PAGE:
Tes Editorial

A tale of job seeking and frantic tweeting

What happens to National Union of Students officers when their term comes to an end? If they are Ed Marsh, who just missed out on the presidency this year, they end up on a compulsory A4e jobseekers' course and live-tweet the excruciating details.

"I'm sorry if you think this course is about finding and getting a job, and that's the title, but it's actually not that," said the tutor, who had no teaching qualification, according to Mr Marsh's account.

The course clearly gets the important things right - you tick a box to say you have seen the A4e company structure - so the fact that there aren't enough computers to write a CV is easy to overlook. Attendees who had brought their own CVs in for comment were ignored, naturally.

Instead, they looked at sample good CVs and bad CVs, both of which were riddled with errors. The tutor also provided insight into how jobseekers were selected for the course: "They just do it randomly to make your life a misery so you get a job," Mr Marsh said he was told.

With that established, why not spend the time telling racially dubious anecdotes? And so, Mr Marsh reported, they were treated to an impression of a Turkish woman who was "the worst jobseeker ever" and some pithy analysis regarding the tutor's Romanian neighbour's benefits.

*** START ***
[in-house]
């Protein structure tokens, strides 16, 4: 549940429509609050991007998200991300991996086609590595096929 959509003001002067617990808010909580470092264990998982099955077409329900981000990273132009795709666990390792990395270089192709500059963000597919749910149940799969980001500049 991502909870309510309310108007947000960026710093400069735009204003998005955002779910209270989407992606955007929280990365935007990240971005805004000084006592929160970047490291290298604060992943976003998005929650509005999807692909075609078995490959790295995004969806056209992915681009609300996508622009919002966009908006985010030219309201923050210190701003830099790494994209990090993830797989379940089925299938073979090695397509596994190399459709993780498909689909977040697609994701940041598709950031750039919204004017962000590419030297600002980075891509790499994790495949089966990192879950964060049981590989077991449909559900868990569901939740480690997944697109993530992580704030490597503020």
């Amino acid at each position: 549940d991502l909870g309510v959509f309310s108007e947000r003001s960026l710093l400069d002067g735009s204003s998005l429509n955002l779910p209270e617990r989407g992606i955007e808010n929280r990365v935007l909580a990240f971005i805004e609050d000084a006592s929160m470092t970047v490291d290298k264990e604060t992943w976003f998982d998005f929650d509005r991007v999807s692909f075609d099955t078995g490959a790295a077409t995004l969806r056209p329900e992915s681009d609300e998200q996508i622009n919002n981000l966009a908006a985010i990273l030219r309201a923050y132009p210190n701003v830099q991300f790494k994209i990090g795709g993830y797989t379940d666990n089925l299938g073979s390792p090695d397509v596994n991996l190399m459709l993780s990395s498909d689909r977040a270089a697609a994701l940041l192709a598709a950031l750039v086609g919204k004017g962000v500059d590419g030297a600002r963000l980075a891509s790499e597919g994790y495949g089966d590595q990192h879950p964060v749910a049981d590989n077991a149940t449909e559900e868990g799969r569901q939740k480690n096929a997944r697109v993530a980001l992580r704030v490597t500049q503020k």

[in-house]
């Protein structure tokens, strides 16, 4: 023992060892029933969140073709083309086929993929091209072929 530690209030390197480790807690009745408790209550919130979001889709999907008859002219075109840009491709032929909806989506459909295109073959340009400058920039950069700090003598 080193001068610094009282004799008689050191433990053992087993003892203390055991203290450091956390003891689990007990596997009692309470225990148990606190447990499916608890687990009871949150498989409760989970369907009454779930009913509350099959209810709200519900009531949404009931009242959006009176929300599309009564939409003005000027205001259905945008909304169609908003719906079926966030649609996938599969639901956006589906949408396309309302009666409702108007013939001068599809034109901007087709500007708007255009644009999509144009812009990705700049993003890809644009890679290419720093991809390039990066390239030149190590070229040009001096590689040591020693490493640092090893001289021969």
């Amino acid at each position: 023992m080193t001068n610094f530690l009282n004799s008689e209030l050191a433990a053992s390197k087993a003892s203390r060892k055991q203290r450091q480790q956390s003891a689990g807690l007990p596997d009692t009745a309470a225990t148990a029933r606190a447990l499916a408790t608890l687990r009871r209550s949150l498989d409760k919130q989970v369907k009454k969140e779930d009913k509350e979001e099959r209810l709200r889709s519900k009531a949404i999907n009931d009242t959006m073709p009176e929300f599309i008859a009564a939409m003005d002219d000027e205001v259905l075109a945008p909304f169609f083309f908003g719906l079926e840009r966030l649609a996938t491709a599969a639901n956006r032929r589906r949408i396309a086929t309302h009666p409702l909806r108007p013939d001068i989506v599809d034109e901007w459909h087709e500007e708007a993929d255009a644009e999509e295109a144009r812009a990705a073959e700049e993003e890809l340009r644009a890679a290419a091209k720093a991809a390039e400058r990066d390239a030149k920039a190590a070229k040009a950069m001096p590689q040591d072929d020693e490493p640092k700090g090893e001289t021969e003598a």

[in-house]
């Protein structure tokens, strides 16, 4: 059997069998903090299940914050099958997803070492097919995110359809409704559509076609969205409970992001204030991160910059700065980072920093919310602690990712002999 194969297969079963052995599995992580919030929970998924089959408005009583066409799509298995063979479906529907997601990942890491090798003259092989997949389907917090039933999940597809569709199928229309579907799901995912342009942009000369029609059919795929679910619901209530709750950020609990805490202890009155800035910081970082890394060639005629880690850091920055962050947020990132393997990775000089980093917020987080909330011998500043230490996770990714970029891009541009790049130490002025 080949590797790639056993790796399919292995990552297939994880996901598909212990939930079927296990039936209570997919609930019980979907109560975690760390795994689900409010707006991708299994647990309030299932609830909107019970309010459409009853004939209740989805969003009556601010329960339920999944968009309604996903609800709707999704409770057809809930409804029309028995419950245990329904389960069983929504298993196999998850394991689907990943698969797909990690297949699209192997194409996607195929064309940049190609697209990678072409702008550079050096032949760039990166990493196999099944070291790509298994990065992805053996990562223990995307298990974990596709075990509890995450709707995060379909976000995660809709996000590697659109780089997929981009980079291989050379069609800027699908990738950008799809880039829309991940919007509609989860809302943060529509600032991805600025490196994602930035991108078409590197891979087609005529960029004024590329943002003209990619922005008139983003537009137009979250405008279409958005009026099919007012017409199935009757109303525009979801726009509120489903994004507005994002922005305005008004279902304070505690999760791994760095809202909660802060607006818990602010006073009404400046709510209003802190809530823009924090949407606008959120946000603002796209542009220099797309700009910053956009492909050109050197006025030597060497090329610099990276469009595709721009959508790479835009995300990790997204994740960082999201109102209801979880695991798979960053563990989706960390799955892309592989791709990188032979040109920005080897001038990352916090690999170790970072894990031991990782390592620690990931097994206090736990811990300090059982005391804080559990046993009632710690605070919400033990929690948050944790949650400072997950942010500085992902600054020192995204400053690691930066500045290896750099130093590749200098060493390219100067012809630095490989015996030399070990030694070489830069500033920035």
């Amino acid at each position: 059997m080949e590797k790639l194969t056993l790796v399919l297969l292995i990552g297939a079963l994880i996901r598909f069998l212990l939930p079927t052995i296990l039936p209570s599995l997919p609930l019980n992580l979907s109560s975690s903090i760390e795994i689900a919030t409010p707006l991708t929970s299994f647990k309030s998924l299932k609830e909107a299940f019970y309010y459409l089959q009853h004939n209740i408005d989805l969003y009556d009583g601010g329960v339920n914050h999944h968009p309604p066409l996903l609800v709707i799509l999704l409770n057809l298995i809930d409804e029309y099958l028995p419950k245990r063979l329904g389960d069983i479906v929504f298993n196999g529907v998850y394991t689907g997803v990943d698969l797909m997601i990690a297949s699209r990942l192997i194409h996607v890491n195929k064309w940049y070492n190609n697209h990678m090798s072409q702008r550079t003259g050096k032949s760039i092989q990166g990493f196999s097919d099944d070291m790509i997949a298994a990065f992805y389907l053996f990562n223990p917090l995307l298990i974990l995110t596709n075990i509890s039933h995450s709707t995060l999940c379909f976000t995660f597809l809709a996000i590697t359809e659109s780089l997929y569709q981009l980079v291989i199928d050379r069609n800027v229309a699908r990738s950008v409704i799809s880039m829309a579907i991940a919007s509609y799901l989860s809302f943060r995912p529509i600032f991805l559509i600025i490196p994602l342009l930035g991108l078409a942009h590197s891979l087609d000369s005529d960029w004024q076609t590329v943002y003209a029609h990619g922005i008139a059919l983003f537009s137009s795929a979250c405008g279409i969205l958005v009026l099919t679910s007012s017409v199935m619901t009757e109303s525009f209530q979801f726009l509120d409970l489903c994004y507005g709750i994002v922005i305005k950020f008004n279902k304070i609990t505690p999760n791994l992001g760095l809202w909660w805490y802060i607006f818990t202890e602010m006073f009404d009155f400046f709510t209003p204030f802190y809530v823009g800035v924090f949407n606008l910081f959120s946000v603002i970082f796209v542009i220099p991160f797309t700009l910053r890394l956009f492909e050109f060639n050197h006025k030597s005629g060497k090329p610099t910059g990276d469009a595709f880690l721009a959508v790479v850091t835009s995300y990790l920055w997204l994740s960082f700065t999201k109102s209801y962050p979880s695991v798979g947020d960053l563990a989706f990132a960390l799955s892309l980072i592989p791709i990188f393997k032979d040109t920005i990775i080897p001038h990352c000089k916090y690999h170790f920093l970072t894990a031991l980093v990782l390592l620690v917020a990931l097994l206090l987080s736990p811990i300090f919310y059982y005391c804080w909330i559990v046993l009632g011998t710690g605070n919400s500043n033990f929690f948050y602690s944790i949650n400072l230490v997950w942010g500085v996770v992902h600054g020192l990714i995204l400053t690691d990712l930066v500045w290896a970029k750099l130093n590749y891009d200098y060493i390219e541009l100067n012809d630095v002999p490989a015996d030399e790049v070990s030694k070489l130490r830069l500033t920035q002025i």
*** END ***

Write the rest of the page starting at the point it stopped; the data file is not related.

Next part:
A spokeswoman for A4e said that previous feedback on the courses had shown that most people found the sessions "hugely beneficial". "We take very seriously any individual complaints which indicate otherwise," she said.

Unfortunately, at one point, Mr Marsh appeared on the verge of existential despair. "If you don't know how to write a CV, then Google 'writing a good CV'," he was told. "Why the hell are we all sat here, then?" he cried out to an uncaring universe.

And there was an awkward moment when Mr Marsh was asked why he left his last job. (He stood for president but was defeated in the final round of voting by Liam Burns.) Diplomatically, Mr Marsh said he left Mr Burns out of his explanation. After all, he told his rival, since he was told Scottish accents are a barrier to work, "It's probably better you have the job."

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